From 156 Players to 4: Narrowing Down U.S. Open Field Using Recent Trends

From 156 Players to 4: Narrowing Down U.S. Open Field Using Recent Trends article feature image

USA TODAY Sports. Pictured: Louis Oosthuizen

It’s time to play the elimination game.

We’re just days away from the start of the 118th U.S. Open Championship, to be held at Shinnecock Hills Golf Club. And with so many elite golfers playing so well this year, it won’t be an easy one to predict. So let’s begin by peeling away some layers.

You’ve probably seen this idea before. An analyst will break down an entire field and then start eliminating players based on specific attributes — or lack thereof — from past champions. For instance, Hale Irwin is the oldest U.S. Open winner at 45, so all competitors older than 45 would be eliminated.

This isn’t that type of analysis.

Instead of past history — which should matter less at this event than most others, considering Shinnecock hasn’t held a U.S. Open in 14 years — I’m going to eliminate players based on recent trends. Very recent trends.

The purpose isn’t to predict a potential champion, necessarily, but to identify a handful of players whose profiles fit these recent trends.

Over the past two months, we’ve seen some definitive patterns from champions of the four biggest events.

It started with Patrick Reed at the Masters, then continued with Webb Simpson at The Players Championship, Francesco Molinari at the BMW PGA Championship and Bryson DeChambeau at the Memorial Tournament.

Granted, it’s an arbitrary number. If I’d extended this list to six, it would include Justin Rose and Jason Day, players ranked in the top 10 who have won the two next-biggest events over the past two months. For this elimination, though, we’ll base it solely on the four biggest winners in terms of ranking points.

Top 50

All four players were ranked in the world’s top 50 at the time of their victory — Reed 24th; Simpson 41st; Molinari 32nd; and DeChambeau 38th. And all four were trending in the right direction with recent results this year, but were still hungry since none had previously won.

We’ll get to all of that, but first, a quick examination into their rankings.

As you’ve undoubtedly noticed, none of these four was an unknown before his victory, yet they weren’t exactly superstars, either. They are — or at least, were — part of professional golf’s second tier. And so, for the sake of this exercise, we’re going to eliminate all those players who aren’t ranked similarly.

With each recent winner ranked inside the top 50, let’s first eliminate every player on the outside looking in. Among the big names who don’t make the cut:

Emiliano Grillo
Jason Dufner
Zach Johnson
Adam Scott
Aaron Wise
Tiger Woods
Shane Lowry

Now let’s make an unkinder cut.

Credit: Caylor Arnold-USA TODAY Sports. Pictured: Tiger Woods

The Elites

The trend of recent winners of bigger events remains in that second tier, which means we’re going to eliminate everyone in the top 20. Does that mean Dustin Johnson or Justin Thomas can’t or won’t win the U.S. Open? Of course not. Let’s not be naïve. But in chasing this current pattern, the following players are out:

Dustin Johnson
Justin Thomas
Justin Rose
Jordan Spieth
Jon Rahm
Rory McIlroy
Rickie Fowler
Jason Day
Brooks Koepka
Hideki Matsuyama
Paul Casey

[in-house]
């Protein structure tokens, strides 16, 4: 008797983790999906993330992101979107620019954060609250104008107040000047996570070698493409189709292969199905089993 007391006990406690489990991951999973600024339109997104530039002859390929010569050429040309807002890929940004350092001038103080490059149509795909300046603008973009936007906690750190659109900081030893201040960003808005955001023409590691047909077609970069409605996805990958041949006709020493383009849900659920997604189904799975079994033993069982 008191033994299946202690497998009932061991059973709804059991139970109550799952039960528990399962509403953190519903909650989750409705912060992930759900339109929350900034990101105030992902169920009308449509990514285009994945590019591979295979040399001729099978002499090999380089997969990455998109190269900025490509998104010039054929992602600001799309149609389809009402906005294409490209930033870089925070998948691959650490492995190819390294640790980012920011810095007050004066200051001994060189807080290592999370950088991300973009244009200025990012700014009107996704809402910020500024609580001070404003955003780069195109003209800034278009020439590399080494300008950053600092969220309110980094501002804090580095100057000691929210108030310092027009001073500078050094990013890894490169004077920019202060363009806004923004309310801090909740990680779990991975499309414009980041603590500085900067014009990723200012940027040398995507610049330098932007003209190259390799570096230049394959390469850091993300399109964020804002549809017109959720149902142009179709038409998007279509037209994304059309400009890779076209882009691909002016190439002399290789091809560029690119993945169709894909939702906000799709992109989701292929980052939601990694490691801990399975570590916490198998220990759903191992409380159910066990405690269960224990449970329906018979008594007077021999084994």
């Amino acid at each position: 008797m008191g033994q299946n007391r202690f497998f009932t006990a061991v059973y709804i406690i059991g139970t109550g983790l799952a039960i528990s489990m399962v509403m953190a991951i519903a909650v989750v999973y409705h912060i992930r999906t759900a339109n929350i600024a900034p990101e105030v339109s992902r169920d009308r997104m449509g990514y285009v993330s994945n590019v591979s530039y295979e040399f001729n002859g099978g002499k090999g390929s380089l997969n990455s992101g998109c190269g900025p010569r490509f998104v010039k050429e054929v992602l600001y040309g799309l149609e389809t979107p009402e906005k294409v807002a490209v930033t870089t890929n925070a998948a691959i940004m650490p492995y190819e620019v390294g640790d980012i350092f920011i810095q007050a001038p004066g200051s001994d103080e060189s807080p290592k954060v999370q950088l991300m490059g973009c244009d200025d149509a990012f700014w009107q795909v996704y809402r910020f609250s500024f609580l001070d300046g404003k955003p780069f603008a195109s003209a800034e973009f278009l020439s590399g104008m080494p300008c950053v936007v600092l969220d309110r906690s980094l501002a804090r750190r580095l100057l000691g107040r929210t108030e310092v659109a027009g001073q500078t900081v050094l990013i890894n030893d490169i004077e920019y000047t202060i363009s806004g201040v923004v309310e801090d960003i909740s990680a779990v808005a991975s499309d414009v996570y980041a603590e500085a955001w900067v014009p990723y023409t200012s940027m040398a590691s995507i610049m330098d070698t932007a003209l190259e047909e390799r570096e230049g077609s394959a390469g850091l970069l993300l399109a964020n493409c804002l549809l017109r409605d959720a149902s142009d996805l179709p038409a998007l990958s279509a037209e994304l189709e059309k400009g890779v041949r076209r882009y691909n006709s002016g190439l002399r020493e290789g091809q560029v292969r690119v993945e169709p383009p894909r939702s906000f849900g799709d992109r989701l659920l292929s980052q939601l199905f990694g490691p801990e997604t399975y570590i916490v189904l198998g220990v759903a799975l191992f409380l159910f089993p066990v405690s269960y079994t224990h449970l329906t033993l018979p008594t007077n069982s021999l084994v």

Tommy Fleetwood
Patrick Reed
Marc Leishman
Sergio Garcia
Alex Noren
Henrik Stenson
Francesco Molinari
Bubba Watson
Phil Mickelson

Peter Casey-USA TODAY Sports. Pictured: Justin Thomas

The Non-Winners

We’re down to 30 candidates now, so it’s time to extract an important component of those recent winners. As mentioned earlier, none of them had previously won this year. Whether it speaks to how difficult it is to win on the highest level or how difficult it is to remain hungry, that can be subject to debate.

But based on this pattern, let’s eliminate those remaining players who already have a victory on their ledger this year:

Webb Simpson
Bryson DeChambeau
Ian Poulter
Kiradech Aphibarnrat
Satoshi Kodaira
Gary Woodland
Haotong Li

Peter Casey-USA TODAY Sports. Pictured: Justin Thomas

Recent Form

With seven more eliminated, we’re down to 23. This leads us to the most important part of the equation. So far, we’ve narrowed this list to second-tier players who haven’t won this year.

But to fit the trend we saw from Reed, Simpson, Molinari and DeChambeau, we also need to highlight guys who are playing well in the run-up to the event. That quartet each had at least three top-20 results in the six starts before their victories, so let’s cross off any remaining players who don’t qualify:

Tyrrell Hatton
Pat Perez
Matthew Fitzpatrick
Matt Kuchar
Xander Schauffele
Brian Harman
Kevin Kisner
Branden Grace
Charley Hoffman
Tony Finau
Daniel Berger
Ross Fisher
Cameron Smith
Charl Schwartzel
Si Woo Kim
Adam Hadwin
Brendan Steele
Peter Uihlein
Chez Reavie

That’s 19 more eliminated — and we’re left with four.

Jasen Vinlove-USA TODAY Sports. Pictured: Tony Finau

The Four Left Standing

These are the four players who fit the recent trends of Reed, Simpson, Molinari and DeChambeau, each of whom is ranked inside the top 50, outside the top 20, hasn’t yet won this year and has at least three top-20 results in their last six starts:

Rafa Cabrera-Bello
Patrick Cantlay
Louis Oosthuizen
Kyle Stanley

This doesn’t mean one of these four players will win — or even that they should be predicted to win.

(Among those who came closest to making this list: Grillo, who was ranked two spots out of the top 50; Finau and Uihlein, each of whom had three top-20s in their previous six starts prior to last week’s FedEx St. Jude Classic.)

What it means is that if the current trends continue, these are the U.S. Open competitors — four out of 156 in the field — who fit the parameters that could lead to a successful week.